'We Are Not Exploited': Topless Medicated Models Defend Exhibit

By Maggie Freleng

“I don't feel exploited and I am proud to be a part of it,” Jane Smith (see update below), one of the models in Richard Kern’s Medicated, etc., told VITAMIN W in a follow-up interview.

A few weeks ago I wrote about the seemingly exploitative nature of Kern’s latest exhibit of nude or half- naked young women-- this time featuring their pill bottles along with their exposed bodies.

While the initial article was more a criticism about VICE’s response the exhibit because of “young girls," "boobs,” and "x-ray vision," it is fair to say I was also confused about the concept of topless young women and the relation to their mental disorders.  

Was this exhibit exploitative? Or was there something more behind the detached faces in the art?

I spoke to some of the women featured and asked them what was really going on with all the hoopla surrounding Medicated, etc.

“There is nothing in the creation of the work that would make it exploitative,” said Smith, 32, a registered nurse, who has known and worked with Kern and his wife since 2002.

“Richard trades in sheer fascination, not subjugation,” she said.  “Richard's models may be young, but they are educated, savvy, and often artists in their own right.  I can't speak for every girl's experience, but I never felt like anything less than a collaborator working with him.”

One of the young, educated, savvy women she speaks of is Britney Maldonado, 22, who has been working with Kern since she was 18.

The Naked Truth

Currently a hostess at night and working in a vintage jewelry shop during the day, Maldonado said she also is confused by the criticism.

“I guess I don't understand what's exploitative about this exhibit,” said Maldonado. “Maybe that makes me appear foolish? I knew I was going to be talking about my disorders. I knew I was going to be shot with my pill bottles, and I knew I was doing it topless. I feel like Kern took his original style, created an intimate connection between the subject and the audience.”

Could this connection be the realness and “naked truth” in the way he shoots?

“Richard has always been interested in the details of our lives,” said Smith. “He never brings anything to dress us in, or props for us to hold, his cues come from the fabric of his models' lives.  In a way, his work is a cultural ethnography of the girls he is so fascinated by -- the young, smart, sexual, awkward, unique.”

She said because of this, the girls themselves were the inspirations for Medicated, etc.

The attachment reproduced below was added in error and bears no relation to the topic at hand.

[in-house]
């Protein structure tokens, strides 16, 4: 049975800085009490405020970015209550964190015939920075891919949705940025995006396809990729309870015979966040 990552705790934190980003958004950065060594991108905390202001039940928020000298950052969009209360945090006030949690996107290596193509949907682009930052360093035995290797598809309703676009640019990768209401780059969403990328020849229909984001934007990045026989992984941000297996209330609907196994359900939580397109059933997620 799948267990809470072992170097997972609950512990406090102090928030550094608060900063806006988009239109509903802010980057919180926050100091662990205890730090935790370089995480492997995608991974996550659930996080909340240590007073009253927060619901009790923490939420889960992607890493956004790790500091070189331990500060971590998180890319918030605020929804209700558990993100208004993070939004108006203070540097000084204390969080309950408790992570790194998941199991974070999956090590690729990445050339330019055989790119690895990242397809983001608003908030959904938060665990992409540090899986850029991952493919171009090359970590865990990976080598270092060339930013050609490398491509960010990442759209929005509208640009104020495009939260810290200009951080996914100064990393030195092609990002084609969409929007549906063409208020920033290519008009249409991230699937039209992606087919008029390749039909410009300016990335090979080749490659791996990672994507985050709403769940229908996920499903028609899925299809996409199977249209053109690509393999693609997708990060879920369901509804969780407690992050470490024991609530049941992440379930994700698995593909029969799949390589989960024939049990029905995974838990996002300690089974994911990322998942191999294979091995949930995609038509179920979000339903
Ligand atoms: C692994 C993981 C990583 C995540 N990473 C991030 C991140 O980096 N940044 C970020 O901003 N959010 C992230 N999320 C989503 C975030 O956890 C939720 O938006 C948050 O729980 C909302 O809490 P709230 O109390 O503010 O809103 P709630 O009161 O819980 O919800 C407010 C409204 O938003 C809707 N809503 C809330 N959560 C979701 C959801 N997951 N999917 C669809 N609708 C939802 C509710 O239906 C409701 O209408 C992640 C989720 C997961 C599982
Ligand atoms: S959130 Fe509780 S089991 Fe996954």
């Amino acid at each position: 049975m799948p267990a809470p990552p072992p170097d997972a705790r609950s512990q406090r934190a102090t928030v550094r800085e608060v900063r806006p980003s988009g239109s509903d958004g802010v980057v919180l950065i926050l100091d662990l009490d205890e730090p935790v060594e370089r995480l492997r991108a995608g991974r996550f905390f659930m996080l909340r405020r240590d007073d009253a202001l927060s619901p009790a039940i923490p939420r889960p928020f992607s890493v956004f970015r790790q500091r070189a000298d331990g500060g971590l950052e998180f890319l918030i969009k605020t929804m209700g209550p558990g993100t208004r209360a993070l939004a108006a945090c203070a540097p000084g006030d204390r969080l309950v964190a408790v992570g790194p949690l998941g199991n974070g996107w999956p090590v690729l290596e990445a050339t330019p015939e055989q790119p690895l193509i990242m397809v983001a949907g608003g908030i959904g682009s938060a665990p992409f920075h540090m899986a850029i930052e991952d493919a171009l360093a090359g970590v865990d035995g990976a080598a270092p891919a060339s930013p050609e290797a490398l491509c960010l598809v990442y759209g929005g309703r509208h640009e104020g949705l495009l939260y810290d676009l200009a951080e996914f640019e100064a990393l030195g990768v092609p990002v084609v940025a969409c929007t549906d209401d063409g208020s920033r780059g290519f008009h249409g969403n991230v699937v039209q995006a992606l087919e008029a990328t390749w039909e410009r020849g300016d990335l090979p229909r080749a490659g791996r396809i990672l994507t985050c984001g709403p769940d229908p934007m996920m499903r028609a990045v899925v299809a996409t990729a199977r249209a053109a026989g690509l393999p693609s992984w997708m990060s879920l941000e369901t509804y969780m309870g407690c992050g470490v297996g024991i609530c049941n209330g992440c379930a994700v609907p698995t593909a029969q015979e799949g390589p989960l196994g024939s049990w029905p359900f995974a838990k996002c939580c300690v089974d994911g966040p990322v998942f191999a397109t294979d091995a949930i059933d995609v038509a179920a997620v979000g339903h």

“Medicated etc. came from the experience of shooting girls in their bathrooms and noting the little orange pill bottles lining the medicine cabinets.”  

Maldonado said she was apparently the exact muse.

Being diagnosed with generalized anxiety disorder, panic disorder, insomnia, and manic depression at 15, Maldonado said there's a stigma that comes along with mental illness. 

“Many believe if you have a mental illness -- I know from first-hand experience -- you are unstable, violent, or harmful to others and yourself. I really wanted to explain my disorders, to help people understand it's not dangerous in the sense that others are at harm, or that I am violent and/or unstable.”

Do these women also feel the opposite of Kern’s exhibit -- desexualized -- because of the way society stigmatizes them? Was this a way to express themselves as confident, sexual beings?

For Smith this was one reason.

On A Peer Level

Explaining her initial attraction and coming to understand Kern’s work she said, “But the more I looked at Richard's images, the more I saw the vision of a respectful, if somewhat perverted, portraitist emerge.  Beyond the interest I had in his work and his character, I decided to shoot with him because I wanted to play with the concept of my shy young self as a sexual being.”

She questions if the tension expressed in the exhibit between the models' sexuality and their medicated lifestyle is descriptive of larger social issues and is not a trivialization of their personal struggles.

Smith stressed that Kern did not exploit them. Instead, he actually made them “larger than life” and always saw them as peers.

“Look at something as simple as the angles he uses to shoot his subjects, he is always at eye level or below. These girls are peers, or they are larger than life Amazons, looking down curiously at the man kneeling in front of them,” she said.

For Maldonado, this holds true. She said this has been a positive thing and she would do it again without question.

“I am comfortable in my skin, and it's Kern's style to shoot topless girls. I feel he was touching on the subject of an over medicated society by blurring the lines of reality and fantasy,” she said, referring to the double exposure shots of the women seemingly topless.

“When I think about it, that blurred line is something I experience with my anxiety. I get confused between what is rational and what is irrational. I don't feel exploited in any way. I'd do it again, no hesitations.”

Medicated, etc. will be up until October 12 at Feature, Inc. in Manhattan, NY.

UPDATE: Since the publication of this article, Jane Smith committed suicide. I was recently contacted by her sister and photographer Richard Kern to inform me of the tragedy. The family alleges she "fell off a roof, maybe because her medication." Respecting her family's wishes to keep Jane Smith's medicated life private, we have reluctantly agreed to change her name. The name Jane Smith is a pseudonym for the actual model whom I interviewed and was glad to let the world know she was not exploited.

Maggie Freleng is a Brooklyn-based writer and photographer focusing on social justice, gender, and sexuality. Follow her on Twitter @dixiy89.

Photo: Screenshot of Maldonado from Kern's video.